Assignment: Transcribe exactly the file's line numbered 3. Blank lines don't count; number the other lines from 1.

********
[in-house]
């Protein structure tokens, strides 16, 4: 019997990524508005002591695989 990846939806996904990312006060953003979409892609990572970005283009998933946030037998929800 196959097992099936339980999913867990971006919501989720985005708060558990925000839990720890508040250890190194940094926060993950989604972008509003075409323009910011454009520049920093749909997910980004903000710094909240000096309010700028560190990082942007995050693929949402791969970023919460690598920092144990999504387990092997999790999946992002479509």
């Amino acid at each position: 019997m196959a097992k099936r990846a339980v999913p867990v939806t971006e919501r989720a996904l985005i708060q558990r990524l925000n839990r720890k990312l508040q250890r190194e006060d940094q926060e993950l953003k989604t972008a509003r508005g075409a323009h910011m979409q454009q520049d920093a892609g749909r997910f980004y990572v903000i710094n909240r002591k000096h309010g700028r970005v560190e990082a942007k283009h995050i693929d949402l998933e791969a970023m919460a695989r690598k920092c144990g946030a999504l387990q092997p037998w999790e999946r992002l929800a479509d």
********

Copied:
């Amino acid at each position: 019997m196959a097992k099936r990846a339980v999913p867990v939806t971006e919501r989720a996904l985005i708060q558990r990524l925000n839990r720890k990312l508040q250890r190194e006060d940094q926060e993950l953003k989604t972008a509003r508005g075409a323009h910011m979409q454009q520049d920093a892609g749909r997910f980004y990572v903000i710094n909240r002591k000096h309010g700028r970005v560190e990082a942007k283009h995050i693929d949402l998933e791969a970023m919460a695989r690598k920092c144990g946030a999504l387990q092997p037998w999790e999946r992002l929800a479509d």